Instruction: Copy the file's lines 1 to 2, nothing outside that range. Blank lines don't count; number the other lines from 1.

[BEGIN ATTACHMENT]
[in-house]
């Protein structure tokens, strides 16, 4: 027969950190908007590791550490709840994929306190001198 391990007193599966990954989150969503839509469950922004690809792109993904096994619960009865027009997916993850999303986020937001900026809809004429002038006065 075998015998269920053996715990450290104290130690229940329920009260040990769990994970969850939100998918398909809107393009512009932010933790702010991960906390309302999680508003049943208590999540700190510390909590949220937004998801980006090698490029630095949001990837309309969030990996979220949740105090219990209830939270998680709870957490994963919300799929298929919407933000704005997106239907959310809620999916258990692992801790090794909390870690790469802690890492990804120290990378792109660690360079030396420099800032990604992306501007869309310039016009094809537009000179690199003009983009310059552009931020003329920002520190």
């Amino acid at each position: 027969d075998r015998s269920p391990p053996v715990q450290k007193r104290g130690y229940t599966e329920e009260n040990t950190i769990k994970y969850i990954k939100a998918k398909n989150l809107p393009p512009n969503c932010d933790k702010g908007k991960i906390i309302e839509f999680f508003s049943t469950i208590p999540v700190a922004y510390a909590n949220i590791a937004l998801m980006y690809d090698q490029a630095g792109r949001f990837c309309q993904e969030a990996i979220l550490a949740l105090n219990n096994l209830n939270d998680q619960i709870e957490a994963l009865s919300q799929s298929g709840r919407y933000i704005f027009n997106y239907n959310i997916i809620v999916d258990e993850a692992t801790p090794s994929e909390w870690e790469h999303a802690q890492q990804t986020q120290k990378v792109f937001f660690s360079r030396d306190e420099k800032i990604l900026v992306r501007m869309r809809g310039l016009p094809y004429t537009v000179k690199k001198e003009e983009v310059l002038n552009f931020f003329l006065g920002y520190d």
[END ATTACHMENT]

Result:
[in-house]
């Protein structure tokens, strides 16, 4: 027969950190908007590791550490709840994929306190001198 391990007193599966990954989150969503839509469950922004690809792109993904096994619960009865027009997916993850999303986020937001900026809809004429002038006065 075998015998269920053996715990450290104290130690229940329920009260040990769990994970969850939100998918398909809107393009512009932010933790702010991960906390309302999680508003049943208590999540700190510390909590949220937004998801980006090698490029630095949001990837309309969030990996979220949740105090219990209830939270998680709870957490994963919300799929298929919407933000704005997106239907959310809620999916258990692992801790090794909390870690790469802690890492990804120290990378792109660690360079030396420099800032990604992306501007869309310039016009094809537009000179690199003009983009310059552009931020003329920002520190």